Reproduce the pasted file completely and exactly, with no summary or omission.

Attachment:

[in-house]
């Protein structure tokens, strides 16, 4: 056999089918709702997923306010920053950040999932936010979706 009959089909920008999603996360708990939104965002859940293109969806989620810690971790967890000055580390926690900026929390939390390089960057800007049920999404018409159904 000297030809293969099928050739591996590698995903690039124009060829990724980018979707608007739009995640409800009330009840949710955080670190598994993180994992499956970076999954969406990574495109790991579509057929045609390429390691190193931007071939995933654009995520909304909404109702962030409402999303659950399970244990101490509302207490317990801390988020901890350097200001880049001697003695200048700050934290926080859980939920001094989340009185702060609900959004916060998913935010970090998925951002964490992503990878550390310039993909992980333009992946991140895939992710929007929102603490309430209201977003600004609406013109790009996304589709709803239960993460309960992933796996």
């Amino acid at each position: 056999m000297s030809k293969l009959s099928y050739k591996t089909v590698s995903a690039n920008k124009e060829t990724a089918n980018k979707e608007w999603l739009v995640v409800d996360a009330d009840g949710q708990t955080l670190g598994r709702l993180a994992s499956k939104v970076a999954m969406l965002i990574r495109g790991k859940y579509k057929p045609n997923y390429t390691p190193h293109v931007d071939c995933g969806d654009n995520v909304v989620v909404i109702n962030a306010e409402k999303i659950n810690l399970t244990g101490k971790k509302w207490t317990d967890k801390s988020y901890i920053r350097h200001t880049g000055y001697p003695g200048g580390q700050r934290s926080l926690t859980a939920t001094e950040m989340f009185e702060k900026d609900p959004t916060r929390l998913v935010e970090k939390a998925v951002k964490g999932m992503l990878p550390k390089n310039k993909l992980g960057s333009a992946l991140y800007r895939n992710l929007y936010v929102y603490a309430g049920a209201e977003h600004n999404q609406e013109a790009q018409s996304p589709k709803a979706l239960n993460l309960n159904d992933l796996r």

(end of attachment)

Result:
[in-house]
């Protein structure tokens, strides 16, 4: 056999089918709702997923306010920053950040999932936010979706 009959089909920008999603996360708990939104965002859940293109969806989620810690971790967890000055580390926690900026929390939390390089960057800007049920999404018409159904 000297030809293969099928050739591996590698995903690039124009060829990724980018979707608007739009995640409800009330009840949710955080670190598994993180994992499956970076999954969406990574495109790991579509057929045609390429390691190193931007071939995933654009995520909304909404109702962030409402999303659950399970244990101490509302207490317990801390988020901890350097200001880049001697003695200048700050934290926080859980939920001094989340009185702060609900959004916060998913935010970090998925951002964490992503990878550390310039993909992980333009992946991140895939992710929007929102603490309430209201977003600004609406013109790009996304589709709803239960993460309960992933796996």
């Amino acid at each position: 056999m000297s030809k293969l009959s099928y050739k591996t089909v590698s995903a690039n920008k124009e060829t990724a089918n980018k979707e608007w999603l739009v995640v409800d996360a009330d009840g949710q708990t955080l670190g598994r709702l993180a994992s499956k939104v970076a999954m969406l965002i990574r495109g790991k859940y579509k057929p045609n997923y390429t390691p190193h293109v931007d071939c995933g969806d654009n995520v909304v989620v909404i109702n962030a306010e409402k999303i659950n810690l399970t244990g101490k971790k509302w207490t317990d967890k801390s988020y901890i920053r350097h200001t880049g000055y001697p003695g200048g580390q700050r934290s926080l926690t859980a939920t001094e950040m989340f009185e702060k900026d609900p959004t916060r929390l998913v935010e970090k939390a998925v951002k964490g999932m992503l990878p550390k390089n310039k993909l992980g960057s333009a992946l991140y800007r895939n992710l929007y936010v929102y603490a309430g049920a209201e977003h600004n999404q609406e013109a790009q018409s996304p589709k709803a979706l239960n993460l309960n159904d992933l796996r």